Volume 12
An Online Literary Magazine
January 31, 2018


Editor's Note


Nick O’Connell


Writer's Workshop founder Nick O'Connell on assignment in Denali National Park.


ew writers have influenced Northwest literature as profoundly as Richard Hugo, who brought the region to life in his poetry and prose, including the White Center area where he was born and raised as well as rural Montana where he moved to become head of the University of Montana’s creative writing program. Other than Seattle’s Richard Hugo House, there hasn’t been much local celebration of his work until a recent “Homage to Richard Hugo Night” sponsored by The Writer’s Workshop.


On December 21, what would have been Hugo’s 94th birthday, I had the pleasure of reading my essay on Hugo from On Sacred Ground: The Spirit of Place in Pacific Northwest Literature at Mac’s Triangle Pub, in White Center, south of Seattle, one of the poet’s favorite hangouts. Jeff Smoot read from his essay, “Finding Richard Hugo in White Center,” published in this issue of The Writer’s Workshop Review. Richard Hugo House Director Tree Swenson read poems and told wonderful personal stories about Hugo. Near the end of the evening, the pub owner Geoffrey "Mac" McElroy, placed a framed photo of Hugo on the wall, commemorating the poet.


At a time when Seattle’s history is disappearing in waves of new development, it was gratifying to ensure that this part of it would remain. For more: https://www.westsideseattle.com/robinson-papers/2017/12/22/famed-white-center-poet-richard-hugo-remembered-macs-triangle-pub.


Smoot’s essay proved the catalyst for the event. He wrote it in one of my Seattle writing classes, submitted it to the review and reworked it several times before completing it. One of the pleasures of editing this review has been discovering the riches that pour in over the transom. This issue serves as a great example, with a wonderful mix of fiction and nonfiction, including David James’ puckish, “A Lost Interview with Samuel Beckett”; Kassie Ritman’s reflection on the scrumptious and surprisingly contentious nut roll, “Learning Potica”; Molly Hashimoto’s essay on Karl Bodmer, which I helped develop, and marvelous “plein air” watercolors from her new book, Colors of the West: An Artist’s Guide to Nature’s Palette; my celebration of an early mentor, Wallie Funk, “Remembering a Champion of the Value of Newspapers”; and finally an excerpt from the recently reissued I Heard the Owl Call My Name, Margaret Craven’s classic tale of Native American life on the Northwest coast.


I'd like to thank the following people for their help with this issue: all the writers who contributed, Managing Editor Kathleen Glassburn for keeping things on track, and Irene Wanner for careful reading and editing of manuscripts. We’re looking for an additional reader, so if you’re interested, please let us know. It’s a great opportunity to learn about the world of contemporary literature.


We hope you enjoy the twelfth issue of The Writer's Workshop Review. Please let us know what you think, and if you have a story that might work for us, please send it. We read all year and welcome submissions at any time. We look forward to hearing from you!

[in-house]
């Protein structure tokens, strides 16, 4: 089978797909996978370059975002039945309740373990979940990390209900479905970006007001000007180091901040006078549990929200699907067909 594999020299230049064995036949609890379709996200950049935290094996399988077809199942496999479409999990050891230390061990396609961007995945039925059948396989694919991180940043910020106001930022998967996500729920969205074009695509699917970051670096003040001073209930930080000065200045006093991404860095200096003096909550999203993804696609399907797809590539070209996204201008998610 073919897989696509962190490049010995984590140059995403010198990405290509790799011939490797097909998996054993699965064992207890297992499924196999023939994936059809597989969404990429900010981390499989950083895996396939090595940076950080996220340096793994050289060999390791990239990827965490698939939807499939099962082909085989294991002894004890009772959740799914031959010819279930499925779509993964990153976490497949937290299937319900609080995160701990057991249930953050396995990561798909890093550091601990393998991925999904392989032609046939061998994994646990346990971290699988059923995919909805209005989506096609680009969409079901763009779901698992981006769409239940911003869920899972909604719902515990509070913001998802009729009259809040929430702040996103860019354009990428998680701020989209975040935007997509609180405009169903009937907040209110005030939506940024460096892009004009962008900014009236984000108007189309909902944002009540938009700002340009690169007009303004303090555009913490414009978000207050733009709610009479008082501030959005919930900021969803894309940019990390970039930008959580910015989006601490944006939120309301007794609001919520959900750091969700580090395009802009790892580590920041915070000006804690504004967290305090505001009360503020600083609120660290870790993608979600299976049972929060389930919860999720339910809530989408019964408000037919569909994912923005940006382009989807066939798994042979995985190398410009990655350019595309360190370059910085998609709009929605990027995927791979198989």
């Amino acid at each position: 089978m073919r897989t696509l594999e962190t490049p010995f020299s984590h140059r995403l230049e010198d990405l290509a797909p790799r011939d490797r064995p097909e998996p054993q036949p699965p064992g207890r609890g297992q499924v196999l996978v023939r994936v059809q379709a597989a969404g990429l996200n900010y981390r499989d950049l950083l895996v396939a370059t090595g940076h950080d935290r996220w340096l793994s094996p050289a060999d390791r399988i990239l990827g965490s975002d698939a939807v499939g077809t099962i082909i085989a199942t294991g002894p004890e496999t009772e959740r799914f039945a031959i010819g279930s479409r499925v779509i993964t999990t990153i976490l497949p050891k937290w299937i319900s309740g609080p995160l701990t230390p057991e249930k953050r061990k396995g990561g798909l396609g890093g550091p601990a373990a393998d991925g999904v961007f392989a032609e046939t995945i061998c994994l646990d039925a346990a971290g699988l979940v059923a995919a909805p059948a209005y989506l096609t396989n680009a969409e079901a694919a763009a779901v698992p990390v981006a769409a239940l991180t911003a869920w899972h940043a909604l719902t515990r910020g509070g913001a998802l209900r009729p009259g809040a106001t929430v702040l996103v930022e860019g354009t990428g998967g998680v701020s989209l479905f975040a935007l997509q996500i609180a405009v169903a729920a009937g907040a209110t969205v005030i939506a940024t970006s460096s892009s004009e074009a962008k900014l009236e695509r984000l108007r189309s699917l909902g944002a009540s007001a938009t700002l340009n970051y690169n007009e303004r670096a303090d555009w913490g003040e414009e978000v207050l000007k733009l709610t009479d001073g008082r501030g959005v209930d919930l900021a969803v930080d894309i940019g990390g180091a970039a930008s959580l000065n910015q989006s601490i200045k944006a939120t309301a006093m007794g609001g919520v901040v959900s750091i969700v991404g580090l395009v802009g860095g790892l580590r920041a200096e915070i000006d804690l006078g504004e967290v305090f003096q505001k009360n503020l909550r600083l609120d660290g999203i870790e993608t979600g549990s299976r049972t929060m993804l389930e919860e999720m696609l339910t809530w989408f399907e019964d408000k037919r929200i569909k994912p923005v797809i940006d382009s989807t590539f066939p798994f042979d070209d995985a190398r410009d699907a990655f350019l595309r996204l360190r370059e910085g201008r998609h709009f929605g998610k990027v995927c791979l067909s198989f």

All best,

Nicholas O’Connell

Publisher/ Editor

The Writer’s Workshop Review




Travel Writing Classes in Tuscany take place in beautiful Montalcino, Italy.


RAVEL WRITING CLASSES – Travel writing, Food writing and Wine writing are some of the most appealing genres of nonfiction, calling on all of an author’s skills—dramatic scenes, character sketches, concrete detail, point of view, scene by scene construction—to compose compelling, engaging travel narratives. This six-day intensive class will introduce you to essential techniques of travel, food and wine writing and give you expert, insider advice about how to submit and publish finished travel stories.


In addition to learning these skills, you’ll dine at outstanding restaurants, visit some of the world’s best wineries, and explore fascinating historic sights during the travel writing classes. You’ll enjoy exclusive behind-the-scenes tours unavailable to the general public. Best of all, you’ll receive up-to-date story ideas from local industry experts that you can turn into finished travel, food and wine stories by the end of the class and submit to newspapers and magazines for publication. And now, I will personally edit and recommend your stories to a well-known food and beverage magazine for likely publication.


The one week travel writing class will take place in Montalcino, a lovely town in Tuscany and a center of the region’s cultural and epicurean life since before Roman times. The cost will be $2600 per person, including accommodations and most meals. (Single supplement, $500 per person) Plane fare, transit to and from Montalcino and some meals extra (see itinerary below).


To enroll, please send me a non-refundable deposit of $800 to 201 Newell St., Seattle, WA 98109 or you can pay with a credit card via the Paypal link of my website. The balance for the class will be due April 1st. After that date, there will be no refunds except in the case of medical emergency. Enrollment is limited to 10. For more information, contact me at nick@thewritersworkshop.net, 206-284-7121, or take a look at my website: http://www.thewritersworkshop.net/travel.htm.








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